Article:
This report describes the objectives and features of the What Works Repository (WWR) of the U.S. Justice Department's Office of Justice Programs.
The WWR was developed in response to recommendations of the White House Task Force for Disadvantaged Youth and the Coalition for Evidence-Based Policy. The WWR is also a response to the White House's call for the Federal Government to make a change toward programs and policies based in the findings of rigorous evaluation research. The WWR is a Web-based resource that classifies programs based on evidence of their effectiveness, so as to assist communities in selecting and replicating programs with proven success based on evaluation research. Programs in the WWR are rated according to a classification framework that consists of six levels of evidence of effectiveness and three levels of readiness for dissemination. Levels of effectiveness are as follows: "effective," "effective with reservation," "promising," "inconclusive evidence," "insufficient evidence," and "ineffective." The three levels of readiness for dissemination are "fully prepared for widespread dissemination," "fully prepared for limited dissemination," and "not ready for dissemination." Programs with top-rated evidence of effectiveness and readiness for dissemination receive a cumulative rating of 1A. Programs classified lower than "promising" do not receive a dissemination rating or cumulative rating. The WWR will classify prevention, intervention, treatment, and supervision programs developed by Department of Justice/Office of Justice Programs and other public and private organizations, and it will provide guidance for support of the replication of effective and promising programs. Further, it establishes credible and assessable criteria for evidence of effectiveness while informing the research and program-development agenda. 31 references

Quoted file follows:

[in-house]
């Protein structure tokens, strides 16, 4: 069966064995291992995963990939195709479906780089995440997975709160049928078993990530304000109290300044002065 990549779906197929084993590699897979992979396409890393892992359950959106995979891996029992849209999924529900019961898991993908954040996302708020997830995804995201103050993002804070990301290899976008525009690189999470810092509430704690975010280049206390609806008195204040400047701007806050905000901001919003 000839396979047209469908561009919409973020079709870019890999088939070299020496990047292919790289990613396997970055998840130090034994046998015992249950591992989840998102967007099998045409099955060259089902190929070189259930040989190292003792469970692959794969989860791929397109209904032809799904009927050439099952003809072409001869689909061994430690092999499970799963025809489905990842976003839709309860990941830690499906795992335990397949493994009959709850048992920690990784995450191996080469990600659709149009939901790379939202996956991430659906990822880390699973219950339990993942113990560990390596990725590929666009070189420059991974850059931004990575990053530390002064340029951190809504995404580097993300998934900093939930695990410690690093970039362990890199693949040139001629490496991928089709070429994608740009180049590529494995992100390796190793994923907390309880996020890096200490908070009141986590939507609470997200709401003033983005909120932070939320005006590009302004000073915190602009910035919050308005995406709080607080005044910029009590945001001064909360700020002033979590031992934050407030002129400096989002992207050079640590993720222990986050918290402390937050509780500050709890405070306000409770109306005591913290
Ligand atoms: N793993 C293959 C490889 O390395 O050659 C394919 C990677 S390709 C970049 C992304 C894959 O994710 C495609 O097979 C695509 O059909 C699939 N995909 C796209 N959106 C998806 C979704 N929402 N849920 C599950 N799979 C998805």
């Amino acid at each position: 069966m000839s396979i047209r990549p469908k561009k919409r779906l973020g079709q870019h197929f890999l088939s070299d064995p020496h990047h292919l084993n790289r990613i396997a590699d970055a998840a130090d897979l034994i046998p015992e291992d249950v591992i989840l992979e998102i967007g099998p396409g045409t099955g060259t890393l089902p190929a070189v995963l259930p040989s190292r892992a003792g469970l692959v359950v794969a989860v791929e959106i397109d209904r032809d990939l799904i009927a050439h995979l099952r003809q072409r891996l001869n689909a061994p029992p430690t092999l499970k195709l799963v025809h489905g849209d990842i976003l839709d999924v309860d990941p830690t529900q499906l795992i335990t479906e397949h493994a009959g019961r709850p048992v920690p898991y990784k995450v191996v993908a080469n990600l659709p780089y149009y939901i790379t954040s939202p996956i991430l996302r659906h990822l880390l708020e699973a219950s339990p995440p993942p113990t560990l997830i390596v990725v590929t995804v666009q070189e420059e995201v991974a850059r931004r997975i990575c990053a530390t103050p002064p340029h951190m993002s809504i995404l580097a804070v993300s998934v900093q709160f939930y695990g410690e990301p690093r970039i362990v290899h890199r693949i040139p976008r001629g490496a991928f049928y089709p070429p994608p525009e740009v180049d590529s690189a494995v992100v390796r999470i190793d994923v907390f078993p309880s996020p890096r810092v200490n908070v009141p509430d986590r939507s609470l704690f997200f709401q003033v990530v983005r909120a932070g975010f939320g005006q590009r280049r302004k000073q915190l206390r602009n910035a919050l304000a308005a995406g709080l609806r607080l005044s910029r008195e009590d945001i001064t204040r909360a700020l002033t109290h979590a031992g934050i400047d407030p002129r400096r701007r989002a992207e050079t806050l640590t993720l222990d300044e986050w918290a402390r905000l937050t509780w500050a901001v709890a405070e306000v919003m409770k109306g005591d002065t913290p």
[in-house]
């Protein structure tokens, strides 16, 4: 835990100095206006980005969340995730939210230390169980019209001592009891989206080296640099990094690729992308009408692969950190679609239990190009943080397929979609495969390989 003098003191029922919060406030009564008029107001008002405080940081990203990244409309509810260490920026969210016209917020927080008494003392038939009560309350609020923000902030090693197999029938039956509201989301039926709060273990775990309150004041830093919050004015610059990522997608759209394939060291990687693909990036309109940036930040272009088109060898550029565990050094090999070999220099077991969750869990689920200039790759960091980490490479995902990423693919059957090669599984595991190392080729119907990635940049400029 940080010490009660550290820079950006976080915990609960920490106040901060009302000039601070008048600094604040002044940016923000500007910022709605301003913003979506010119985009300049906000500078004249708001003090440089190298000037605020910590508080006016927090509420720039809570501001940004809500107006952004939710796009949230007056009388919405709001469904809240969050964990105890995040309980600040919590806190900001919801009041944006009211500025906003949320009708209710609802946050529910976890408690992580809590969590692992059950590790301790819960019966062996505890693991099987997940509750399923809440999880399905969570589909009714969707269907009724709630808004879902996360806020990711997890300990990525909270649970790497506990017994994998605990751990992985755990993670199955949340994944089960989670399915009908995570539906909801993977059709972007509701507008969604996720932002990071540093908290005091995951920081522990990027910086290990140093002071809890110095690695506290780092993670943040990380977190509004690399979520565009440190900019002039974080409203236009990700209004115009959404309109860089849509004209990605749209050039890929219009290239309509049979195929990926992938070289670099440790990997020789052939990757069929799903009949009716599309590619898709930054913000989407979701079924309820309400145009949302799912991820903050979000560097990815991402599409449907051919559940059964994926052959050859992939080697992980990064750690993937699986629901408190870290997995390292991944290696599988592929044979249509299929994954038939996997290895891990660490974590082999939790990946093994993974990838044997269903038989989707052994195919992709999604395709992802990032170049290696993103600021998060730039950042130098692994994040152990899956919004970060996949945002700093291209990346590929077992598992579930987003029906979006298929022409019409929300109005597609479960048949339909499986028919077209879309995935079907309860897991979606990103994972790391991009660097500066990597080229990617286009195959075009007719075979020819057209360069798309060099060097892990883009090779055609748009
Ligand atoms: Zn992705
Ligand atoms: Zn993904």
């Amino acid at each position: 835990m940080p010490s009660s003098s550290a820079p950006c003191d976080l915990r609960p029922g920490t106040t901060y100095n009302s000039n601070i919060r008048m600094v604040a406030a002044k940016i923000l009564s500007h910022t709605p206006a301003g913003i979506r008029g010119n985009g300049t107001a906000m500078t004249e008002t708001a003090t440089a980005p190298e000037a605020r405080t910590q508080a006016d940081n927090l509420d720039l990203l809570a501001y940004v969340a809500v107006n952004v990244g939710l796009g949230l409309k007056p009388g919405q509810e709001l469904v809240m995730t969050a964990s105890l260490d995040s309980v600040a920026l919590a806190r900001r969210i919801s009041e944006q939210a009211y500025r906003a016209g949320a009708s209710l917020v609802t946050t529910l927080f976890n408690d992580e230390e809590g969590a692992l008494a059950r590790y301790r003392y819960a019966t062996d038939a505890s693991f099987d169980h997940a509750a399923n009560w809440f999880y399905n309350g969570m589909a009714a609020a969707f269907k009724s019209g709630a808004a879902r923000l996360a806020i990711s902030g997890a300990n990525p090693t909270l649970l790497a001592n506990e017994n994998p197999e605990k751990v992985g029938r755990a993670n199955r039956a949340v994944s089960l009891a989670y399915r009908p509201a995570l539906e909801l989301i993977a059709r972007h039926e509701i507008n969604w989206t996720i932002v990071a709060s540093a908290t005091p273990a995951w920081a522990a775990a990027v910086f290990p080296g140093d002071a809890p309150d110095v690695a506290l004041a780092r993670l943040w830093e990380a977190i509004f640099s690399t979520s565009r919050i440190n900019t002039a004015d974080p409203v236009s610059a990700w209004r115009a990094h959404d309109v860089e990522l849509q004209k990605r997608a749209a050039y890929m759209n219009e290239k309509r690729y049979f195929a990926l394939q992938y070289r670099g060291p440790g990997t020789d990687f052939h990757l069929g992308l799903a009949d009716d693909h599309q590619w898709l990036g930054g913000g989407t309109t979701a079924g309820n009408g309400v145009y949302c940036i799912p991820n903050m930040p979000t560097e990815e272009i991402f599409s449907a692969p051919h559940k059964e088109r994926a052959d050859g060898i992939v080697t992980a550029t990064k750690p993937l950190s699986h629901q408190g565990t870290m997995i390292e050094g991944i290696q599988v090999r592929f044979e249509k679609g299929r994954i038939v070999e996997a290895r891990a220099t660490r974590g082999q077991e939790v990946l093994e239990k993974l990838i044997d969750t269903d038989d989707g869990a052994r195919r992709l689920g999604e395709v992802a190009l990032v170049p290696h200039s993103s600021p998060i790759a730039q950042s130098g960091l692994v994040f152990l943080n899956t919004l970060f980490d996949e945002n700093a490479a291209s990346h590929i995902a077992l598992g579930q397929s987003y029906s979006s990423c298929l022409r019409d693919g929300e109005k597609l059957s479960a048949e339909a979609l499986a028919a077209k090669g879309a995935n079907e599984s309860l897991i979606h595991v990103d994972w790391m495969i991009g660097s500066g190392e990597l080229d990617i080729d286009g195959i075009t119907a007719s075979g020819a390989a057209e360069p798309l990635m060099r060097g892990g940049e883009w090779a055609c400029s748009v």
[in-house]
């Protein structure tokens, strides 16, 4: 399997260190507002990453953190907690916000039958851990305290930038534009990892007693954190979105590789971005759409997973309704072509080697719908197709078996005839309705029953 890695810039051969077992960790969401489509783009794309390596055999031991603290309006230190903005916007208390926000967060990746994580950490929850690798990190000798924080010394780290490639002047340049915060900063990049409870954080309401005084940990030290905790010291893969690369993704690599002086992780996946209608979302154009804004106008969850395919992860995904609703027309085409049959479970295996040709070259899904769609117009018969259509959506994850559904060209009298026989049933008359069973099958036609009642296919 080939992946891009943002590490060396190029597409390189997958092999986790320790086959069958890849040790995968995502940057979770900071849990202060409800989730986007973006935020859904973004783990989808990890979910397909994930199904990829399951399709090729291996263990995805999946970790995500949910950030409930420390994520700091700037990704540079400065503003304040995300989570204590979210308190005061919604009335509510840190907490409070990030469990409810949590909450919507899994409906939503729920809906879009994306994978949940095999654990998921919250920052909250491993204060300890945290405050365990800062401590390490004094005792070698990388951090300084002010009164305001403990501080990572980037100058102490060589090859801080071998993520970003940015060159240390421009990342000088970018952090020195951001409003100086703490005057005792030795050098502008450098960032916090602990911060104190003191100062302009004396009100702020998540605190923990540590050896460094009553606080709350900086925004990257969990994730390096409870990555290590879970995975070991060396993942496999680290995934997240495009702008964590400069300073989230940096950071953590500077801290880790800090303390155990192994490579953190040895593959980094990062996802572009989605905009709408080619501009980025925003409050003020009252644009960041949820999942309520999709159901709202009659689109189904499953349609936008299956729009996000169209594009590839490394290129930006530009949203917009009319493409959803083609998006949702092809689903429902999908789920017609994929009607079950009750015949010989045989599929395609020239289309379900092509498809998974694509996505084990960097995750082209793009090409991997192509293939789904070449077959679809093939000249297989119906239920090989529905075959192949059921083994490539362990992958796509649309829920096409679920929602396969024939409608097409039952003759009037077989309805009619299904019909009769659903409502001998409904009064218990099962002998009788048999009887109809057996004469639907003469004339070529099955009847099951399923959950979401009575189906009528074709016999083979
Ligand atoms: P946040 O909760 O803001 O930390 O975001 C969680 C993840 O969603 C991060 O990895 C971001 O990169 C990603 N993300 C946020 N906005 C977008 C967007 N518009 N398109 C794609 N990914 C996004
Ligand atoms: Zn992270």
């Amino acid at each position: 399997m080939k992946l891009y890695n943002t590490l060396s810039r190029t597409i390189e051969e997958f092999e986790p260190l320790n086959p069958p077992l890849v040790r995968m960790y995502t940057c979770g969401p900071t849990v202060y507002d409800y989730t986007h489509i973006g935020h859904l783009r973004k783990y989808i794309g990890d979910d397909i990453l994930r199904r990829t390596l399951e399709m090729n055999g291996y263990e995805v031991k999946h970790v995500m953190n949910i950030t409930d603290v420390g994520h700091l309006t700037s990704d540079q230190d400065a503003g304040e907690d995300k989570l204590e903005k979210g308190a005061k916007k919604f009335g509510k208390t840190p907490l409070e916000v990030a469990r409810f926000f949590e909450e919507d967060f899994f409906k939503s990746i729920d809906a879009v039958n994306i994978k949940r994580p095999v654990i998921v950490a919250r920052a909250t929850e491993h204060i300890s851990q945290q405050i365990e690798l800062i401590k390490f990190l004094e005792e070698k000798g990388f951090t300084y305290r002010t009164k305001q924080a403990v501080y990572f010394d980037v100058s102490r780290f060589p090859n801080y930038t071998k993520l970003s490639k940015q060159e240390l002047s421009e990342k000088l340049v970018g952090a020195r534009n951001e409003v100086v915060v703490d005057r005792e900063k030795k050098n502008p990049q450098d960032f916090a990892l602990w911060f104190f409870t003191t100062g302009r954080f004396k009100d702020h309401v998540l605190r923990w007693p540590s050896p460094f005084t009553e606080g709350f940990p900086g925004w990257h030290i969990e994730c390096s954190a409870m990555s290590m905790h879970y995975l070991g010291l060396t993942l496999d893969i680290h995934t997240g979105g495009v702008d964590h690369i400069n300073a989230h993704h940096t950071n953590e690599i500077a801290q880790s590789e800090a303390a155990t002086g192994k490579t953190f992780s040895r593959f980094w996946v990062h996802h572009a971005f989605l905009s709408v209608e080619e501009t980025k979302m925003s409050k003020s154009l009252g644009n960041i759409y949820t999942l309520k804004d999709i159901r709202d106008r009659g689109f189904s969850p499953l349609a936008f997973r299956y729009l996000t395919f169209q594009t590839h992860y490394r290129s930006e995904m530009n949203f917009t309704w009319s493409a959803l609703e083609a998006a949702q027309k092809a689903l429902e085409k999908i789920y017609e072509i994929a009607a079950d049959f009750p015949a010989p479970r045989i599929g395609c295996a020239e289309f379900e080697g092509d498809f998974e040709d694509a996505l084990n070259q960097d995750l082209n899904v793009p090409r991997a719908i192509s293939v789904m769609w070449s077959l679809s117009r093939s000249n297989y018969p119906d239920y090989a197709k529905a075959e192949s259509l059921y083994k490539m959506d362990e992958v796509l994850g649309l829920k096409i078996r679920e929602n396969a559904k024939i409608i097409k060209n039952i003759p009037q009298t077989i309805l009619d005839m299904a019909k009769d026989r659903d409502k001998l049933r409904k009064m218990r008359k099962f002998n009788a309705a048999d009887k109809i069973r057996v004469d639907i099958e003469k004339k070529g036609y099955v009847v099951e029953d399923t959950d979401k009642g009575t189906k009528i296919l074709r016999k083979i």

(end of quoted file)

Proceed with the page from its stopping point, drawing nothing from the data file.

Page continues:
- Prevention Effects of Treatment of Disruptive Behavior Disorder in Middle Childhood on Substance Use and Delinquent Behavior
- The Adolescent Substance Abuse Prevention Study: A Randomized Field Trial of a Universal Substance Abuse Prevention Program
- The Sacramento Neighborhood Alcohol Prevention Project: Outcomes from a Community Prevention Trial